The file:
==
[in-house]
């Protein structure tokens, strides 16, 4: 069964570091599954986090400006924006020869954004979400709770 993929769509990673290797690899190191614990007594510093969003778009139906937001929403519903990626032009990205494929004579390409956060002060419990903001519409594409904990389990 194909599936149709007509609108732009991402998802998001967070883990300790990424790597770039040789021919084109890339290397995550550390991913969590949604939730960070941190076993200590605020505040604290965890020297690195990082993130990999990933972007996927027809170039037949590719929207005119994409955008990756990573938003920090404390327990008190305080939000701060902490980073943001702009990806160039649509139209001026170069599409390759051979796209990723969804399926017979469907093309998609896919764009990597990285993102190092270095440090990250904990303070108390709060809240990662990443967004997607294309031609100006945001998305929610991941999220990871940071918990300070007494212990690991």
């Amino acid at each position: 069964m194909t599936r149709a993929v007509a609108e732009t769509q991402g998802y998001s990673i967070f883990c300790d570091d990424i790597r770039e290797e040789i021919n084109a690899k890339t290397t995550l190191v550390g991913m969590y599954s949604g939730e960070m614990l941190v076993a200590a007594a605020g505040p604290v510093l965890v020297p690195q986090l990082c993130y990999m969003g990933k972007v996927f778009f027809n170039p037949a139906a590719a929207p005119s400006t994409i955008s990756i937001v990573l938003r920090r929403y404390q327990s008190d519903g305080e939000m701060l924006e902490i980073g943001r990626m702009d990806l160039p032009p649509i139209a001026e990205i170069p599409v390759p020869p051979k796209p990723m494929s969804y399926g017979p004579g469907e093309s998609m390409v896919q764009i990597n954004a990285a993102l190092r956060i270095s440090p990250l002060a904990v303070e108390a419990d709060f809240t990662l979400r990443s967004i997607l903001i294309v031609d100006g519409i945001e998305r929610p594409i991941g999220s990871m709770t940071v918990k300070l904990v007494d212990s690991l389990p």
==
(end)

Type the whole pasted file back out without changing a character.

[in-house]
């Protein structure tokens, strides 16, 4: 069964570091599954986090400006924006020869954004979400709770 993929769509990673290797690899190191614990007594510093969003778009139906937001929403519903990626032009990205494929004579390409956060002060419990903001519409594409904990389990 194909599936149709007509609108732009991402998802998001967070883990300790990424790597770039040789021919084109890339290397995550550390991913969590949604939730960070941190076993200590605020505040604290965890020297690195990082993130990999990933972007996927027809170039037949590719929207005119994409955008990756990573938003920090404390327990008190305080939000701060902490980073943001702009990806160039649509139209001026170069599409390759051979796209990723969804399926017979469907093309998609896919764009990597990285993102190092270095440090990250904990303070108390709060809240990662990443967004997607294309031609100006945001998305929610991941999220990871940071918990300070007494212990690991």
């Amino acid at each position: 069964m194909t599936r149709a993929v007509a609108e732009t769509q991402g998802y998001s990673i967070f883990c300790d570091d990424i790597r770039e290797e040789i021919n084109a690899k890339t290397t995550l190191v550390g991913m969590y599954s949604g939730e960070m614990l941190v076993a200590a007594a605020g505040p604290v510093l965890v020297p690195q986090l990082c993130y990999m969003g990933k972007v996927f778009f027809n170039p037949a139906a590719a929207p005119s400006t994409i955008s990756i937001v990573l938003r920090r929403y404390q327990s008190d519903g305080e939000m701060l924006e902490i980073g943001r990626m702009d990806l160039p032009p649509i139209a001026e990205i170069p599409v390759p020869p051979k796209p990723m494929s969804y399926g017979p004579g469907e093309s998609m390409v896919q764009i990597n954004a990285a993102l190092r956060i270095s440090p990250l002060a904990v303070e108390a419990d709060f809240t990662l979400r990443s967004i997607l903001i294309v031609d100006g519409i945001e998305r929610p594409i991941g999220s990871m709770t940071v918990k300070l904990v007494d212990s690991l389990p």